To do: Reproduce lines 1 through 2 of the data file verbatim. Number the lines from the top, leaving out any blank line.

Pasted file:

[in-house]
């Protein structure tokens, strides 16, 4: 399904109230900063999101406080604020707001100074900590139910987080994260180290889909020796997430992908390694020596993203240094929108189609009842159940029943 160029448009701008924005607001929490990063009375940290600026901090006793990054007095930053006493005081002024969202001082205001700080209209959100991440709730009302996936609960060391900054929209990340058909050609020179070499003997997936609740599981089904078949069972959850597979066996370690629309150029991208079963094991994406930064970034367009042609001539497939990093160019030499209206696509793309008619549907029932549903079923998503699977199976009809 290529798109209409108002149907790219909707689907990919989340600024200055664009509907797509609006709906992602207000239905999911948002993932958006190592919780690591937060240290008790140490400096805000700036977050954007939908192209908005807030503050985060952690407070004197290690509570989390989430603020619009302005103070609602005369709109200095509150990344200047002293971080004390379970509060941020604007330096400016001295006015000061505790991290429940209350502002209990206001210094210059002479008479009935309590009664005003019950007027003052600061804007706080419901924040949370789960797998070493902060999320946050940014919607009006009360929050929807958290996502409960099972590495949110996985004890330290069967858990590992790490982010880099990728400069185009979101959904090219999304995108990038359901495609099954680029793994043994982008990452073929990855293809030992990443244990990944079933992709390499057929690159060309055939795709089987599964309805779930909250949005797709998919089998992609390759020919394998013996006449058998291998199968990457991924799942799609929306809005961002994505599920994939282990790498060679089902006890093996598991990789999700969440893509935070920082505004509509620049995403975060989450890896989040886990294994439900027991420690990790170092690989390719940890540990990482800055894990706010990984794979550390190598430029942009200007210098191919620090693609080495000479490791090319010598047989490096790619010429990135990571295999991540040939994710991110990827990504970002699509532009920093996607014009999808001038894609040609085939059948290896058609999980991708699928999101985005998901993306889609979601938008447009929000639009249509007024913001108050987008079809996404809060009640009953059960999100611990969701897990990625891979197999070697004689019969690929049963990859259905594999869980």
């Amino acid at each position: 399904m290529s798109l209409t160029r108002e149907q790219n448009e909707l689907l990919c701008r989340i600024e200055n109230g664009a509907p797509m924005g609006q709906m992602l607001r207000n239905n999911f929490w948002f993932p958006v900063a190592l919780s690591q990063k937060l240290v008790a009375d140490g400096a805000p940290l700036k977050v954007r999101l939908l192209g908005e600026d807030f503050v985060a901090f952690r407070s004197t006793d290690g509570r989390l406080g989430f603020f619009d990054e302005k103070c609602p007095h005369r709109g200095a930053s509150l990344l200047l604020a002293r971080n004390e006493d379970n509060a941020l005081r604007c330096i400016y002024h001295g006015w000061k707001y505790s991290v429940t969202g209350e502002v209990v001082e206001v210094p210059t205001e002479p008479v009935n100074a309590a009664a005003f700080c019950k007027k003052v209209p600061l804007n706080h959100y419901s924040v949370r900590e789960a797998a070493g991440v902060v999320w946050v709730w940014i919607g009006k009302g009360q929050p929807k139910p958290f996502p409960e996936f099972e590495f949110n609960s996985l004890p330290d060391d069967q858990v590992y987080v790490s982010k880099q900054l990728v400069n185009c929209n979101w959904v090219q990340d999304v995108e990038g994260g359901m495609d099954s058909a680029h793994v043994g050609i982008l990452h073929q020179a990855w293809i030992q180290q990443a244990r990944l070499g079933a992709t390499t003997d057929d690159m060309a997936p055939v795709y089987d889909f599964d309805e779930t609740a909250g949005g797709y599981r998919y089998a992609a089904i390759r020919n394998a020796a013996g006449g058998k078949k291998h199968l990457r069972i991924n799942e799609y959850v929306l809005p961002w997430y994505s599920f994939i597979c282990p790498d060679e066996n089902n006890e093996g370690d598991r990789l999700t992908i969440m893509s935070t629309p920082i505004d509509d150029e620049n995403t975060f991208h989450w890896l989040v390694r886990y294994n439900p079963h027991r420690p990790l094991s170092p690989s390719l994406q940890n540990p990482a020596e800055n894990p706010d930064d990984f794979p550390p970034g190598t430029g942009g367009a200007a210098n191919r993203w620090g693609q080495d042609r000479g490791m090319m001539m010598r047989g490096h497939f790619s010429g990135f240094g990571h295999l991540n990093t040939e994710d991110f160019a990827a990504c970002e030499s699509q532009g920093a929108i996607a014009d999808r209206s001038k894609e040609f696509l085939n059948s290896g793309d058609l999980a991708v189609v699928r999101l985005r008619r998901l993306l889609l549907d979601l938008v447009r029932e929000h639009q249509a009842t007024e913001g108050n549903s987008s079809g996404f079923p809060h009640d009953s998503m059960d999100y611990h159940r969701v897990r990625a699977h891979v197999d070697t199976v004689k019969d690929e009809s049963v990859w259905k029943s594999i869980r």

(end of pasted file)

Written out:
[in-house]
């Protein structure tokens, strides 16, 4: 399904109230900063999101406080604020707001100074900590139910987080994260180290889909020796997430992908390694020596993203240094929108189609009842159940029943 160029448009701008924005607001929490990063009375940290600026901090006793990054007095930053006493005081002024969202001082205001700080209209959100991440709730009302996936609960060391900054929209990340058909050609020179070499003997997936609740599981089904078949069972959850597979066996370690629309150029991208079963094991994406930064970034367009042609001539497939990093160019030499209206696509793309008619549907029932549903079923998503699977199976009809 290529798109209409108002149907790219909707689907990919989340600024200055664009509907797509609006709906992602207000239905999911948002993932958006190592919780690591937060240290008790140490400096805000700036977050954007939908192209908005807030503050985060952690407070004197290690509570989390989430603020619009302005103070609602005369709109200095509150990344200047002293971080004390379970509060941020604007330096400016001295006015000061505790991290429940209350502002209990206001210094210059002479008479009935309590009664005003019950007027003052600061804007706080419901924040949370789960797998070493902060999320946050940014919607009006009360929050929807958290996502409960099972590495949110996985004890330290069967858990590992790490982010880099990728400069185009979101959904090219999304995108990038359901495609099954680029793994043994982008990452073929990855293809030992990443244990990944079933992709390499057929690159060309055939795709089987599964309805779930909250949005797709998919089998992609390759020919394998013996006449058998291998199968990457991924799942799609929306809005961002994505599920994939282990790498060679089902006890093996598991990789999700969440893509935070920082505004509509620049995403975060989450890896989040886990294994439900027991420690990790170092690989390719940890540990990482800055894990706010990984794979550390190598430029942009200007210098191919620090693609080495000479490791090319010598047989490096790619010429990135990571295999991540040939994710991110990827990504970002699509532009920093996607014009999808001038894609040609085939059948290896058609999980991708699928999101985005998901993306889609979601938008447009929000639009249509007024913001108050987008079809996404809060009640009953059960999100611990969701897990990625891979197999070697004689019969690929049963990859259905594999869980």